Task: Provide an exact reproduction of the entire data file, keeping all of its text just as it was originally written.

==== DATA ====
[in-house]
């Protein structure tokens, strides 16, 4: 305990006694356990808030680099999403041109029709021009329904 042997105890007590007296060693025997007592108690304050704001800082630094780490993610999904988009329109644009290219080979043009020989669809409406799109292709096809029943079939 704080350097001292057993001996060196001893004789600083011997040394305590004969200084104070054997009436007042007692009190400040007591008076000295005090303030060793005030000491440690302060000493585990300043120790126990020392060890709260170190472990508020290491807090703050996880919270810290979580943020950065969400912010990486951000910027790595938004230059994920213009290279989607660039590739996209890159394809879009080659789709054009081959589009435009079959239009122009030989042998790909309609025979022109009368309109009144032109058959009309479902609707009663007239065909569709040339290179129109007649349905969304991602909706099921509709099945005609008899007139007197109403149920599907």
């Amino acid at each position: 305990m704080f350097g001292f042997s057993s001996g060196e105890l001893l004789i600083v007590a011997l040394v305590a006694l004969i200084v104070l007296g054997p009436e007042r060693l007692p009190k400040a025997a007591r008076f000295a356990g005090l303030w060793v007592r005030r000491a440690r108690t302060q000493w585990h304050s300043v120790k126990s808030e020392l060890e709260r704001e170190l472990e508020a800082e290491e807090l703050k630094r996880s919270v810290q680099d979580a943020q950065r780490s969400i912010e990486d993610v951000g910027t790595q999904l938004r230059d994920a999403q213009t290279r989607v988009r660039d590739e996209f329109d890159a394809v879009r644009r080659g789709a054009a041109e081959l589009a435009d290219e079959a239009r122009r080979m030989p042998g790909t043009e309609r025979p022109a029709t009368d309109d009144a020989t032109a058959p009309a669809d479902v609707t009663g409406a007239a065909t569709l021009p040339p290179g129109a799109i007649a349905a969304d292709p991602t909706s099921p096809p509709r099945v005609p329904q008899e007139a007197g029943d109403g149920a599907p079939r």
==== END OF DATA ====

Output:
[in-house]
């Protein structure tokens, strides 16, 4: 305990006694356990808030680099999403041109029709021009329904 042997105890007590007296060693025997007592108690304050704001800082630094780490993610999904988009329109644009290219080979043009020989669809409406799109292709096809029943079939 704080350097001292057993001996060196001893004789600083011997040394305590004969200084104070054997009436007042007692009190400040007591008076000295005090303030060793005030000491440690302060000493585990300043120790126990020392060890709260170190472990508020290491807090703050996880919270810290979580943020950065969400912010990486951000910027790595938004230059994920213009290279989607660039590739996209890159394809879009080659789709054009081959589009435009079959239009122009030989042998790909309609025979022109009368309109009144032109058959009309479902609707009663007239065909569709040339290179129109007649349905969304991602909706099921509709099945005609008899007139007197109403149920599907």
């Amino acid at each position: 305990m704080f350097g001292f042997s057993s001996g060196e105890l001893l004789i600083v007590a011997l040394v305590a006694l004969i200084v104070l007296g054997p009436e007042r060693l007692p009190k400040a025997a007591r008076f000295a356990g005090l303030w060793v007592r005030r000491a440690r108690t302060q000493w585990h304050s300043v120790k126990s808030e020392l060890e709260r704001e170190l472990e508020a800082e290491e807090l703050k630094r996880s919270v810290q680099d979580a943020q950065r780490s969400i912010e990486d993610v951000g910027t790595q999904l938004r230059d994920a999403q213009t290279r989607v988009r660039d590739e996209f329109d890159a394809v879009r644009r080659g789709a054009a041109e081959l589009a435009d290219e079959a239009r122009r080979m030989p042998g790909t043009e309609r025979p022109a029709t009368d309109d009144a020989t032109a058959p009309a669809d479902v609707t009663g409406a007239a065909t569709l021009p040339p290179g129109a799109i007649a349905a969304d292709p991602t909706s099921p096809p509709r099945v005609p329904q008899e007139a007197g029943d109403g149920a599907p079939r």